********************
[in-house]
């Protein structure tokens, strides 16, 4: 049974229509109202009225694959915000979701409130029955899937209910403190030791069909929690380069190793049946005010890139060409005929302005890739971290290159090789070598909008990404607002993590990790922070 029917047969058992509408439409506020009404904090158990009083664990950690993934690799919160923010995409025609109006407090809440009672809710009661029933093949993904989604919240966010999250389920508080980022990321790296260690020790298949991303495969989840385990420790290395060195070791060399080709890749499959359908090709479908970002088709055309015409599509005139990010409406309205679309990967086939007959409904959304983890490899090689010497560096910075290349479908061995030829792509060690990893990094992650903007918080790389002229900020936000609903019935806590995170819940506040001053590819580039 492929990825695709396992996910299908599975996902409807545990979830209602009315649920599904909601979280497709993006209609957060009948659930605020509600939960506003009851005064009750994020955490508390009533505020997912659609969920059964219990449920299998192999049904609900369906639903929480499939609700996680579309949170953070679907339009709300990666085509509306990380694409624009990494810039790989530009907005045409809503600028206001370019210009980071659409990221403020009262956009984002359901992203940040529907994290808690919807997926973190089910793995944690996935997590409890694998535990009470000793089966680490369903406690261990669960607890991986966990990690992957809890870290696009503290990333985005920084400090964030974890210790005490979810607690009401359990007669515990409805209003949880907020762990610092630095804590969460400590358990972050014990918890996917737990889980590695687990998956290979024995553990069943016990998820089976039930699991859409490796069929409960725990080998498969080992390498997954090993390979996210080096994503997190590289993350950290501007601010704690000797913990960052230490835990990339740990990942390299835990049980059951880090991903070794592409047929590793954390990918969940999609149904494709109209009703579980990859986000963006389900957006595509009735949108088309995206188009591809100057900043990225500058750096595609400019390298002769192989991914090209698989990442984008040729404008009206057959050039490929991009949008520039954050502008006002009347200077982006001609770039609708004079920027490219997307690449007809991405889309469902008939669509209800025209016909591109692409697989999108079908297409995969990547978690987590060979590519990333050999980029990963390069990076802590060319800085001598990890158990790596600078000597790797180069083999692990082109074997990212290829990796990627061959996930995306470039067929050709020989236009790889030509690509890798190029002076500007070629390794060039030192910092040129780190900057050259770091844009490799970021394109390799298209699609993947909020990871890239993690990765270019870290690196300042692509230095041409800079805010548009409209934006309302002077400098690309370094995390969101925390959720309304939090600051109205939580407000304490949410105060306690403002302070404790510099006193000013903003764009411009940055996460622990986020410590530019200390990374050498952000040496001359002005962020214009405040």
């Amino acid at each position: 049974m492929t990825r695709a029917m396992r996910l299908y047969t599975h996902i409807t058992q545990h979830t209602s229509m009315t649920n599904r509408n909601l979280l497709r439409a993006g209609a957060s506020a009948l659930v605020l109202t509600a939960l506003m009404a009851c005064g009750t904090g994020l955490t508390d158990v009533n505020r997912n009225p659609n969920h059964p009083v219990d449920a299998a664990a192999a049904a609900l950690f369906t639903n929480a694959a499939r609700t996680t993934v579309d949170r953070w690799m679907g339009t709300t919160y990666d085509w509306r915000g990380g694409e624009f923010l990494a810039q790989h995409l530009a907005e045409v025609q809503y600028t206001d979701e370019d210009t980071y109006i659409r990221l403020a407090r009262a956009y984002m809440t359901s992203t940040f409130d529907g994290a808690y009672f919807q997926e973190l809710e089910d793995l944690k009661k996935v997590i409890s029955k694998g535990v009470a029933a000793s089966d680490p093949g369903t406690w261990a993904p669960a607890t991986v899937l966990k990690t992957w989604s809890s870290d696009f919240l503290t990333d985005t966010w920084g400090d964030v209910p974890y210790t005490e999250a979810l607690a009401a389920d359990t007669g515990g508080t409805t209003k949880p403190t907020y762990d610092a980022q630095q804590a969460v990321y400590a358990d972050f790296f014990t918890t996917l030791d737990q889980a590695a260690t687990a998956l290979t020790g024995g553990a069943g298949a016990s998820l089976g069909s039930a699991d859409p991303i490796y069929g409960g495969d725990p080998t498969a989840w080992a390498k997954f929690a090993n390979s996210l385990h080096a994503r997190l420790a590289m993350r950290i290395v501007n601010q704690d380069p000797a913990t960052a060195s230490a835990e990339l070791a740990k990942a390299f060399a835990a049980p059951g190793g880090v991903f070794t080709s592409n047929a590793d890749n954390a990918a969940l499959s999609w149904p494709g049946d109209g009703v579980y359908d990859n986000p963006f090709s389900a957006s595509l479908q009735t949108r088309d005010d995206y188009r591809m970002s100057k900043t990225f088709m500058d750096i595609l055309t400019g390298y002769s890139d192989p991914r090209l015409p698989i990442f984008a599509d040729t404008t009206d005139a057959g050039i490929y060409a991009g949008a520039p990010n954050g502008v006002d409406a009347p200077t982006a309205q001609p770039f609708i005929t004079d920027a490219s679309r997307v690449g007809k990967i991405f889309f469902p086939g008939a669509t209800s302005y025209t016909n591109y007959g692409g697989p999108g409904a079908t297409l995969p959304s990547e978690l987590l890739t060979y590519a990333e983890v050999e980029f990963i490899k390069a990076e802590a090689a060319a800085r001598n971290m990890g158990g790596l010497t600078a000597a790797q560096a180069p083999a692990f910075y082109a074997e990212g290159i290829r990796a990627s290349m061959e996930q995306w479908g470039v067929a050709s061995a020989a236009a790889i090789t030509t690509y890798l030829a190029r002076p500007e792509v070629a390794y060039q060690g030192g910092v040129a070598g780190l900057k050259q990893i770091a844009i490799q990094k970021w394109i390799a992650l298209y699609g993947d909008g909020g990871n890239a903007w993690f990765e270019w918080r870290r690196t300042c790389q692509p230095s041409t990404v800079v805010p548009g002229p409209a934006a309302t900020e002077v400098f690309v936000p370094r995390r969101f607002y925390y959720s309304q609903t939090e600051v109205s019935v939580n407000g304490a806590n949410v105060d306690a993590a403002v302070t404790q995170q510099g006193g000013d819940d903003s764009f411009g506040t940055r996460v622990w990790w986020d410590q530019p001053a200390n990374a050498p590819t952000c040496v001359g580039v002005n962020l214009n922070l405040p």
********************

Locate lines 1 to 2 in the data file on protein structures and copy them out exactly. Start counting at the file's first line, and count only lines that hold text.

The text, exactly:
[in-house]
């Protein structure tokens, strides 16, 4: 049974229509109202009225694959915000979701409130029955899937209910403190030791069909929690380069190793049946005010890139060409005929302005890739971290290159090789070598909008990404607002993590990790922070 029917047969058992509408439409506020009404904090158990009083664990950690993934690799919160923010995409025609109006407090809440009672809710009661029933093949993904989604919240966010999250389920508080980022990321790296260690020790298949991303495969989840385990420790290395060195070791060399080709890749499959359908090709479908970002088709055309015409599509005139990010409406309205679309990967086939007959409904959304983890490899090689010497560096910075290349479908061995030829792509060690990893990094992650903007918080790389002229900020936000609903019935806590995170819940506040001053590819580039 492929990825695709396992996910299908599975996902409807545990979830209602009315649920599904909601979280497709993006209609957060009948659930605020509600939960506003009851005064009750994020955490508390009533505020997912659609969920059964219990449920299998192999049904609900369906639903929480499939609700996680579309949170953070679907339009709300990666085509509306990380694409624009990494810039790989530009907005045409809503600028206001370019210009980071659409990221403020009262956009984002359901992203940040529907994290808690919807997926973190089910793995944690996935997590409890694998535990009470000793089966680490369903406690261990669960607890991986966990990690992957809890870290696009503290990333985005920084400090964030974890210790005490979810607690009401359990007669515990409805209003949880907020762990610092630095804590969460400590358990972050014990918890996917737990889980590695687990998956290979024995553990069943016990998820089976039930699991859409490796069929409960725990080998498969080992390498997954090993390979996210080096994503997190590289993350950290501007601010704690000797913990960052230490835990990339740990990942390299835990049980059951880090991903070794592409047929590793954390990918969940999609149904494709109209009703579980990859986000963006389900957006595509009735949108088309995206188009591809100057900043990225500058750096595609400019390298002769192989991914090209698989990442984008040729404008009206057959050039490929991009949008520039954050502008006002009347200077982006001609770039609708004079920027490219997307690449007809991405889309469902008939669509209800025209016909591109692409697989999108079908297409995969990547978690987590060979590519990333050999980029990963390069990076802590060319800085001598990890158990790596600078000597790797180069083999692990082109074997990212290829990796990627061959996930995306470039067929050709020989236009790889030509690509890798190029002076500007070629390794060039030192910092040129780190900057050259770091844009490799970021394109390799298209699609993947909020990871890239993690990765270019870290690196300042692509230095041409800079805010548009409209934006309302002077400098690309370094995390969101925390959720309304939090600051109205939580407000304490949410105060306690403002302070404790510099006193000013903003764009411009940055996460622990986020410590530019200390990374050498952000040496001359002005962020214009405040």